Calendar exposes history of racial violence, degradation that can’t be ignored
Collected in a 2024 calendar, in brutal and excruciating detail, is a litany of violence and dehumanization against people of color spanning this nation’s existence. Some incidents aren’t even that old.
Many state legislatures and governors (including Virginia’s) – howling diversionary terms like “critical race theory” and “wokeness” – wouldn’t want the information in the Equal Justice Initiative’s calendar disseminated broadly.
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Such exposure would illuminate this country’s unbridled racial hostility over centuries.
March 20, 1924: Virginia’s Eugenical Sterilization Act is signed into law.
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Readers of the nonprofit organization’s annual calendar, though, would learn just how savagely this country has treated the powerless, who often have been Blacks, Latinos and Native Americans. The day-to-day bloodshed and savagery cannot be ignored.
It’s why, even today, we should all fight racial stereotypes and scapegoating.
Jan. 3, 1895: Nineteen Hopi leaders are imprisoned on Alcatraz Island for opposing government assimilation efforts.
Jan. 13, 1904: A mob of white men lynches General Lee, who’s Black, for allegedly knocking on the door of a white woman’s home in Reevesville, S.C.
The calendar recounts events of naked terrorism. They usually were committed by whites who knew they wouldn’t be punished. The capacity for hate will shock those ignorant of America’s past – and present.
The chronology also has mini-essays detailing acts of second-class treatment, lynchings of children and Black infant mortality rates.
The 1944 G.I. Bill, for example – designed to help military veterans with housing, education and jobs – left the administration of the law’s provisions to the states. That meant Southern states, especially, were free to discriminate against Black veterans and deny them a chance to improve their lives and enter the middle class.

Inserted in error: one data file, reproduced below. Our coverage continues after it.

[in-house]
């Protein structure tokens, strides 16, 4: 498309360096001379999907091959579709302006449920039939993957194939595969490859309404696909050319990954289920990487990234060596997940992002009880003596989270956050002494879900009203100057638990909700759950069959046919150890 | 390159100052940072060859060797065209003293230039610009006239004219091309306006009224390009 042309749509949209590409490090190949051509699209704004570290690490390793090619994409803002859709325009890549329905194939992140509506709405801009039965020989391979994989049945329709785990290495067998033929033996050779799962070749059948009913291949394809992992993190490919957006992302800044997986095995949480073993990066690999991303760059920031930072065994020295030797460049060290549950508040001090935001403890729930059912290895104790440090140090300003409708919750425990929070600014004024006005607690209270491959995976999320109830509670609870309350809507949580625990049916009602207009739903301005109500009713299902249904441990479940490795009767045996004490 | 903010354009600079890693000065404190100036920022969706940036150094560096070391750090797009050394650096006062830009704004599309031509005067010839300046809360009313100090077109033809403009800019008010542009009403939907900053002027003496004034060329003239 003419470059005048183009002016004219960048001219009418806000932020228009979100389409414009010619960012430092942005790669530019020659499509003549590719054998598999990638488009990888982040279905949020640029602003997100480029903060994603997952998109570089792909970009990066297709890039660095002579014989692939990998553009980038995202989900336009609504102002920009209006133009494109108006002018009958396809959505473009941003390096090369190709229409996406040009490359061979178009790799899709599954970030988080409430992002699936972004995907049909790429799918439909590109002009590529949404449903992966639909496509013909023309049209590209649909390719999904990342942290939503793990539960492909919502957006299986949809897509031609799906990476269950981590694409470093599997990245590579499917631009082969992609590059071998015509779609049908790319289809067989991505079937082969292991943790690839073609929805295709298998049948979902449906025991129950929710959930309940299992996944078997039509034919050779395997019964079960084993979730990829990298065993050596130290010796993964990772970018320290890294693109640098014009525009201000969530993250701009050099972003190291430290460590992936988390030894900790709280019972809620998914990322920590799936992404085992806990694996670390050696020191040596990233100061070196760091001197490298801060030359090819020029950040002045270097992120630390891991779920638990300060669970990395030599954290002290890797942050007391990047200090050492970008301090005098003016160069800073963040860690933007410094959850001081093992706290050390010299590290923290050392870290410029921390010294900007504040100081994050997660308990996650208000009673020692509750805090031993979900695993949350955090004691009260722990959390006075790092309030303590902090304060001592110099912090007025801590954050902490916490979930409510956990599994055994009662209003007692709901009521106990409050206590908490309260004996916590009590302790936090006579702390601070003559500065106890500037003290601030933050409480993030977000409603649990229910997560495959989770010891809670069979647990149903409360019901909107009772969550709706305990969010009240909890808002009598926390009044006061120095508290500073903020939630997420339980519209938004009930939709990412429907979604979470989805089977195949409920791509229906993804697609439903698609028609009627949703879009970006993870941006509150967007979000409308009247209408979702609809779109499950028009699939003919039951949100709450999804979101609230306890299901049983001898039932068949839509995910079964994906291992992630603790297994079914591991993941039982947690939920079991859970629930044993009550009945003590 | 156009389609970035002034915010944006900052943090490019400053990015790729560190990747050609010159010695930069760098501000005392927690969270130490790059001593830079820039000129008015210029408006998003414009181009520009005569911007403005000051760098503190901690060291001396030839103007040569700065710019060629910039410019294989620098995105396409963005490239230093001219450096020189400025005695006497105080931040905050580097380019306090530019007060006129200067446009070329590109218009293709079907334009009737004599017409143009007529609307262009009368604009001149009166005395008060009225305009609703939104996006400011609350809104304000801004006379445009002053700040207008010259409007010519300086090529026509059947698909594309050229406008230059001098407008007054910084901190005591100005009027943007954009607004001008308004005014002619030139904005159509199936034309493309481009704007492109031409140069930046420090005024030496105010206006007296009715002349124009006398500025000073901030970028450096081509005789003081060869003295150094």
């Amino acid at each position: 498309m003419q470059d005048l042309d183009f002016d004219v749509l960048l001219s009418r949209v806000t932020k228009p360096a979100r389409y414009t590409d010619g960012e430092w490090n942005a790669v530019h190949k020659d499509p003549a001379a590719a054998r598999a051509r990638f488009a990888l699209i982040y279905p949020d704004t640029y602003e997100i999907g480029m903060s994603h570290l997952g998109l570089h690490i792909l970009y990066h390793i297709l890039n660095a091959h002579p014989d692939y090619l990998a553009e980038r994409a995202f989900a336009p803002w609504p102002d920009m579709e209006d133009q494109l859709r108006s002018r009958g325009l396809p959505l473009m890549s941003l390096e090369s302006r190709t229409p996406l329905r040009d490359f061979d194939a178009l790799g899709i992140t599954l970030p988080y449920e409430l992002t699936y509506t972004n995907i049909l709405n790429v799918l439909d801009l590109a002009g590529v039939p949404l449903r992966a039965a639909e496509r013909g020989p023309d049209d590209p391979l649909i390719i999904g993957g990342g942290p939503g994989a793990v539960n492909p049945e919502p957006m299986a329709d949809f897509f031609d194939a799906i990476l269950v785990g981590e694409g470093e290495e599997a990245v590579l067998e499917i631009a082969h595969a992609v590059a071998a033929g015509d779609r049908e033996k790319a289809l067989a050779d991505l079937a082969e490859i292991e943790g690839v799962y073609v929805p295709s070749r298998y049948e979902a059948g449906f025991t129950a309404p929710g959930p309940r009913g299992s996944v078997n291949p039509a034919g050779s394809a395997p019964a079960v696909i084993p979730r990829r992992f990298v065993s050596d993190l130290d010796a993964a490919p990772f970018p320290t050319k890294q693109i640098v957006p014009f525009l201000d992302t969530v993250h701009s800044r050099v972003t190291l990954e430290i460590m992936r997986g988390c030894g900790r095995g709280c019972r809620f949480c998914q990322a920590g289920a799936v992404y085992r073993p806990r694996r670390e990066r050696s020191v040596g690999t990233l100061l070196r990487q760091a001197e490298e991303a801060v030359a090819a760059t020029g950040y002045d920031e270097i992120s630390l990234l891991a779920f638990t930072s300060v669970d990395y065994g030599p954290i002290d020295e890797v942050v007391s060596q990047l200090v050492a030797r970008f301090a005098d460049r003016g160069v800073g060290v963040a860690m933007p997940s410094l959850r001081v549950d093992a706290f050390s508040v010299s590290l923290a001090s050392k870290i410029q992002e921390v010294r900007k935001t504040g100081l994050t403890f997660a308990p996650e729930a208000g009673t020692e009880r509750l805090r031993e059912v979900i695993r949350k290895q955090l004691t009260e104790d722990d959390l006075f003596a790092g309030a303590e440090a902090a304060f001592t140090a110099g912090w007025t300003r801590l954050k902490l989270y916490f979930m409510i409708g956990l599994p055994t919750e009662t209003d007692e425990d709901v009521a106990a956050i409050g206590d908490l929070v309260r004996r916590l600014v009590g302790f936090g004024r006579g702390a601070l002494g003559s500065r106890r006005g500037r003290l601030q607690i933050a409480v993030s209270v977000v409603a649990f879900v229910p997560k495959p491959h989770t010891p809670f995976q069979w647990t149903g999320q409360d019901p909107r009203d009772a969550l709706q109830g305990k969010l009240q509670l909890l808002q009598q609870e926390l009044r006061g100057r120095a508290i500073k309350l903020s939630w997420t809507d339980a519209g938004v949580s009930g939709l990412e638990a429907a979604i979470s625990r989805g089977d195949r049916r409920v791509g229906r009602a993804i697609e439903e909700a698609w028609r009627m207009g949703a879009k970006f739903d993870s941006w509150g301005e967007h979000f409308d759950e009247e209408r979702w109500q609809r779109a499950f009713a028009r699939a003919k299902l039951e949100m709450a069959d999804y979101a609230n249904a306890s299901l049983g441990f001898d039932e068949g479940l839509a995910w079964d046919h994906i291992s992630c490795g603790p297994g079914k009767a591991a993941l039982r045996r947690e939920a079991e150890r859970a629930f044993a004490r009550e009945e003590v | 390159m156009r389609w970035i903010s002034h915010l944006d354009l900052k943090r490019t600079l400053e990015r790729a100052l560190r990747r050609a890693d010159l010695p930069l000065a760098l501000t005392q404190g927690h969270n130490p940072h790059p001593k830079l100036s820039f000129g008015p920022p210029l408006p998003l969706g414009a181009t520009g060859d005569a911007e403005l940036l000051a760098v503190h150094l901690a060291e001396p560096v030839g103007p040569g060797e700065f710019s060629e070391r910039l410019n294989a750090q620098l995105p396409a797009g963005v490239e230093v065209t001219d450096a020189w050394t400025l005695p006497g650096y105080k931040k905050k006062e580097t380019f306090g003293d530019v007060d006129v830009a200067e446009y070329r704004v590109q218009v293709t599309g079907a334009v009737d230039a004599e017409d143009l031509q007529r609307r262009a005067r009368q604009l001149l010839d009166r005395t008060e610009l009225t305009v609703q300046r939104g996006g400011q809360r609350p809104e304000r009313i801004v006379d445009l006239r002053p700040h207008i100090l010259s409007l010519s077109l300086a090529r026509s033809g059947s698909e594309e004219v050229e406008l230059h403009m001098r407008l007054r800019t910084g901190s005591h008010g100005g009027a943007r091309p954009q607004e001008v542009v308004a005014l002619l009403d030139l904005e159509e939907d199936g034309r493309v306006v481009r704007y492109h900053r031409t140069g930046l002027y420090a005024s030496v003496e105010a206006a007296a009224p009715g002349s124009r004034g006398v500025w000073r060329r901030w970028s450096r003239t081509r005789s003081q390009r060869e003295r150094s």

Feb. 23, 2020: Ahmaud Arbery, a 25-year-old Black man, is pursued and fatally shot in a south Georgia neighborhood. No one is arrested until the lack of charges sparks widespread protests nationwide.
April 6, 1892: A mob seizes Isaac Brandon from a Charles City County, Va., jail and lynches him on the courthouse lawn.
Jan. 25, 1900: Virginia Senate unanimously passes commonwealth’s first statewide racial segregation law. It requires Black and white passengers to ride in segregated train cars.
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I’m writing about the calendar produced by the Montgomery, Ala., nonprofit for two reasons:
One, folks who castigate Blacks and others for failing “to pull themselves up” should understand the multitude of actions – by legal code or common practice – that prevented racial equality in America.
Such steps were taken to promote white supremacy. They frequently occurred through extrajudicial terror or were promulgated through legislative action. Vestiges of those incidents have not been extinguished. Virginia-based Navy Federal Credit Union, for example, has the widest disparity in mortgage approval rates between white and Black borrowers of any major lender, according to a CNN analysis.
Second, the recounting is a reminder to people of color of how much they’ve achieved in this land despite the huge number of events designed to kill them, steal their property or break their spirit. The fact so many people have overcome so many obstacles is a testament to resilience – and excellence.
The calendar produced by the Equal Justice Initiative features several mini-essays, including how children – even toddlers – were lynched after the Civil War ended in 1865. (Equal Justice Initiative)
Aug. 3, 2019: A suspected white nationalist kills 23 people and injures nearly two dozen more in a mass shooting that targeted Latinos in a store in El Paso, Texas.
Oct. 6, 2009: A Louisiana justice of the peace refuses to marry an interracial couple and later admits he’d denied marriage licenses to such couples for several years.
The calendar is a history of who we have been – and what we, sadly, still grapple with. We must acknowledge those incidents and work ceaselessly to do better.